Hopefully by now, even if you do not generally follow “space news,” you are aware that humanity achieved something truly incredible on Wednesday, November 12, at 17:03 CET (Central European Time) / 11:03am EST — we landed a small robotic spacecraft on a comet! After 10 years in transit from Earth, the European Space Agency‘s Philae lander was successfully released from its mothership, the Rosetta orbiter, and descended to the surface of Comet 67P/Churyumov-Gerasimenko. The dishwasher-sized lander is now the only object ever to perform a controlled landing on a comet.
The Rosetta mission‘s purpose is not simply to learn more about comets. The mission objective is no less than “to help understand the origin and evolution of the Solar System.” Comets are composed of the oldest building blocks from which our Sun and the planets formed more than 4.6 billion years ago. If scientists study comets like 67P/Churyumov-Gerasimenko directly, they can gather data essential to understanding how the Solar System formed. ESA named the mission Rosetta because comets, like the hieroglyphic-covered Rosetta Stone, may provide the key to unlocking secrets and finding new understanding.
Months prior to Philae’s landing, scientists had already gathered a great deal of data about the comet using the Rosetta orbiter, including performing detailed mapping of its surface. Data from Rosetta’s OSIRIS (Optical, Spectrocopic and Infrared Remote Imaging System) instrument has resulted in us knowing the comet’s dimensions: small lobe: 2.5 x 2.5 x 2.0 km, large lobe: 4.1 x 3.2 x 1.3 km
Philae’s dimensions, in comparison, are just 1 × 1 × 0.8 m (3.3 × 3.3 × 2.6 ft).
Did you know? The #Philea lander would weigh 220 lbs on earth, but only 1/30th oz on the comet’s surface due to its low gravity.
— ASDS Science (@ASDS_Science) November 14, 2014
The Philea lander has an impressive array of scientific instrumentation onboard — 16 instruments, in fact (3 contributed by NASA). The following video from ESA provides a superb overview of Philae’s Descent and Science Activities on the comet’s surface:
It’s impossible to overstate how audacious a plan it is to attempt to land a spacecraft on a comet — a complex, dual-lobed (as it turns out) object that has a rotation period of about 12 hours and is traveling through space at 135,000 km (84,000 mi) per hour! NASA’s Jet Propulsion Laboratory explores the challenges of landing Philae on Comet 67P in their video, How Do You Land On A Comet? So, back to Philae’s landing on November 12… The Rosetta team faced its first major challenge of landing night when they discovered Philae’s cold-gas jets were not going to be operational. These jets would have fired just after the lander made contact with the comet’s surface, to help drive the lander downward rather than letting it bounce. After some deliberation, the team decided to proceed with the landing. Initial reports from ESA were celebratory, and rightfully so, based on initial data.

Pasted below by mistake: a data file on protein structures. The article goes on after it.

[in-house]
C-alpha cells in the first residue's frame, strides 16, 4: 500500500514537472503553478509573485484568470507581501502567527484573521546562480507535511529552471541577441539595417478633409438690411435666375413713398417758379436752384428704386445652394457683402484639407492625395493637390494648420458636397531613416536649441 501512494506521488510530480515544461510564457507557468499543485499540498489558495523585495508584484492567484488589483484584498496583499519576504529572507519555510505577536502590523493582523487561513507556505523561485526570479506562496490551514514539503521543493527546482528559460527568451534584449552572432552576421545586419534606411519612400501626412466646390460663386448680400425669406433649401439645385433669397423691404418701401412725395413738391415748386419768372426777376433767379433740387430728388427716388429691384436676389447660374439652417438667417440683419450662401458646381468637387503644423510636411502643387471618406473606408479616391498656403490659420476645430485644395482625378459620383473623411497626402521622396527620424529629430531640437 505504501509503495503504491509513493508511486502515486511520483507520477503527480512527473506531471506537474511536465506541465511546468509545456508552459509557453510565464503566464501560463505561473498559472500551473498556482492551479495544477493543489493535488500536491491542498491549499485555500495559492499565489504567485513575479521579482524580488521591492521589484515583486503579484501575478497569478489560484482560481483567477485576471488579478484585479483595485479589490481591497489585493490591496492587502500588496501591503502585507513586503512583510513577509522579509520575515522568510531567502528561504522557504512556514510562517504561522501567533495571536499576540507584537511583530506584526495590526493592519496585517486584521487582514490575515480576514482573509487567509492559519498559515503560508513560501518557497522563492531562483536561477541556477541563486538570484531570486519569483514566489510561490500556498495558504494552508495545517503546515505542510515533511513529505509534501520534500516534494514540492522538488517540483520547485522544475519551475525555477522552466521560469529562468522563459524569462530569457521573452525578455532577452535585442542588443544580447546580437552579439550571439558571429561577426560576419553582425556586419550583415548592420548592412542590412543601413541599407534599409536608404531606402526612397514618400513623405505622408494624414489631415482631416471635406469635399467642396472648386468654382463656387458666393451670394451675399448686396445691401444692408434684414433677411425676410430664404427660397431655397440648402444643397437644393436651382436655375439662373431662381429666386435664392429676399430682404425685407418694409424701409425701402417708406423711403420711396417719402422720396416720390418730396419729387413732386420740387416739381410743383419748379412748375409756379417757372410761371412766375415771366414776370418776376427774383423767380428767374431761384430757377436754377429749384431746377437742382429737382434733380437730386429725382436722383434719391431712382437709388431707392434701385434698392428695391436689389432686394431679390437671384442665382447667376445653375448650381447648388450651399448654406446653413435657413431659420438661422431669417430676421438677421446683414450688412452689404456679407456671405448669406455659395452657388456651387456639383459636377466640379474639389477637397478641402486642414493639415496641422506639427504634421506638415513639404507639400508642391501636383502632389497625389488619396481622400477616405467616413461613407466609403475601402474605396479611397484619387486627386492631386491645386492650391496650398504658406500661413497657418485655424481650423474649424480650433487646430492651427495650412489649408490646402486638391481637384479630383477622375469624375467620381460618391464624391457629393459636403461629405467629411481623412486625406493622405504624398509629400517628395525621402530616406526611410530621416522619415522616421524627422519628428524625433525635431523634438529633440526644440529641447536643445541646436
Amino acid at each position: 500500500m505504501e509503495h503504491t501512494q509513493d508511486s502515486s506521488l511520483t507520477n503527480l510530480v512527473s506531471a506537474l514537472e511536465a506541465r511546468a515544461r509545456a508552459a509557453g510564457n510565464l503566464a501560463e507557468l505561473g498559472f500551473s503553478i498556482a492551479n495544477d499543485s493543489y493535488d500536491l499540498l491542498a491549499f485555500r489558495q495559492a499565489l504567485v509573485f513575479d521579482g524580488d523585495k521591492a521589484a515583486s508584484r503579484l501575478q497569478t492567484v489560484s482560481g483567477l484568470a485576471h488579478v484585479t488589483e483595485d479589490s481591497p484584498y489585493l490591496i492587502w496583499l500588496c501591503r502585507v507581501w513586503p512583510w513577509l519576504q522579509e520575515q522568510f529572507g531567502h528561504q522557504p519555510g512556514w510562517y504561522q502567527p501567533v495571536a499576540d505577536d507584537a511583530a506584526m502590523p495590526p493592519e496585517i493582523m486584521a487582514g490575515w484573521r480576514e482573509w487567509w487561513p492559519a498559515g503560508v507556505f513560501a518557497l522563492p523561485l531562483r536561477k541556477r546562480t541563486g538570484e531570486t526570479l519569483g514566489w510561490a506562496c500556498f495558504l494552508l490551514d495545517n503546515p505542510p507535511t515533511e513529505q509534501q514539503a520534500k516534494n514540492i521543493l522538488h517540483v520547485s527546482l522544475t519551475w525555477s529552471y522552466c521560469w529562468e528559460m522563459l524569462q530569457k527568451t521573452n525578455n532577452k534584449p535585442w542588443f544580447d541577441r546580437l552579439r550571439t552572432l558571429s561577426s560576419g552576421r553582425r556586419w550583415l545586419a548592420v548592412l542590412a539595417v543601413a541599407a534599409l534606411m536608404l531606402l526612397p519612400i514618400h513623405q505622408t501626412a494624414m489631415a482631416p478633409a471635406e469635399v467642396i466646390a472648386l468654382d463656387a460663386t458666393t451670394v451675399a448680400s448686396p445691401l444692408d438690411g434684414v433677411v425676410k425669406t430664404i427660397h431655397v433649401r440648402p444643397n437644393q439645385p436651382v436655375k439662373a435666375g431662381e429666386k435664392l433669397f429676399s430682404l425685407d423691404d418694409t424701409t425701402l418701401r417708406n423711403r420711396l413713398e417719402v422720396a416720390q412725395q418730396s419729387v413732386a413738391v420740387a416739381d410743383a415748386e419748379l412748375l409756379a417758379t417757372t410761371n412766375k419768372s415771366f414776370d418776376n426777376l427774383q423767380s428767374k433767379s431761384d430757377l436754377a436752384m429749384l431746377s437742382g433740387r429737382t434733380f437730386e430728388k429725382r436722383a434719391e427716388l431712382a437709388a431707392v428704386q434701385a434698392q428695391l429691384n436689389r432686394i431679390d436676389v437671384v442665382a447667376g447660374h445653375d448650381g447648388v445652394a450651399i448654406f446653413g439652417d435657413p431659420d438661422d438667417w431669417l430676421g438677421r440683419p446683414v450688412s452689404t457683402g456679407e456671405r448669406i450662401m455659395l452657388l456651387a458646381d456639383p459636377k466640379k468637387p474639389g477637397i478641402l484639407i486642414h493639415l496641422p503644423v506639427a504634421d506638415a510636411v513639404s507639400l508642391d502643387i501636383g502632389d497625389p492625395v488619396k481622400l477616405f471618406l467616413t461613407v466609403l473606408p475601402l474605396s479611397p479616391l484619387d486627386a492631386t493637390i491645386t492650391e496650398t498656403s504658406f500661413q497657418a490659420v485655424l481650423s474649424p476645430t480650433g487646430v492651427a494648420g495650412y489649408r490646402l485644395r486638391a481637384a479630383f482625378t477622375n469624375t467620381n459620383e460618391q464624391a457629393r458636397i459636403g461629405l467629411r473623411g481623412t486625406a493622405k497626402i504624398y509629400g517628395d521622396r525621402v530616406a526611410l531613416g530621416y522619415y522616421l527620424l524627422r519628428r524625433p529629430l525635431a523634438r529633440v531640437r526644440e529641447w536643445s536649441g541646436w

And as ESA celebrated, the world celebrated along with them. NOTE: this really needs to link to a Storify collection of tweets, but due to time constraints at the moment, I’ve opted to highlight incredible artists who gave a nod to #CometLanding, including my brother, Thomas W. Blackburn IV (@ItinerantMonk). Pause the slideshow to see animated artworks in their entirety.
It didn’t take long for the initial jubilation to change to concern, however, as the Rosetta team realized Philae’s harpoons had not actually fired and, further, the lander was in motion. It wasn’t until Thursday morning that the team had enough science data to more accurately reconstruct what had happened to Philae:
Hello! An update on life on #67P – Yesterday was exhausting! I actually performed 3 landings,15:33, 17:26 & 17:33 UTC. Stay tuned for more
— Philae Lander (@Philae2014) November 13, 2014
Ulamec: We rebounded at 38 cm/s, probably about a kilometer. Then another small jump 3 cm/s for 7 minutes #CometLanding
— Emily Lakdawalla (@elakdawalla) November 13, 2014
The science team is now running on borrowed time, as Philae is only gathering about 1.5 hours of the 6 to 7 hours of sunlight it was expected to receive at its planned landing site. Further, the team has to exercise caution when deploying instruments, as the lander is obviously not anchored to the comet as was planned.
Ulamec: Hesitant to use any instrument that has mechanical actuation because of potential to tip Philae [onto its back] or make another jump
— Emily Lakdawalla (@elakdawalla) November 13, 2014
Want to know more? The next ESA Rosetta briefing will be made via a Google+ Hangout on Friday. Here’s the info!
I apologize for the rather sloppy nature of this post. I normally work on a post over a couple days, and I planned for this post to be much more in-depth, but I realized I needed to get it published or end up hopelessly behind the power curve. I could easily do a post just on the images ESA has released from the Rosetta orbiter and Philae lander, for example, as well as a pure-news post, but I wanted to get one “Philae primer” written, as well.
Still curious about the Rosetta mission? I sure hope so! Explore ESA’s Rosetta Frequently Asked Questions for more insights.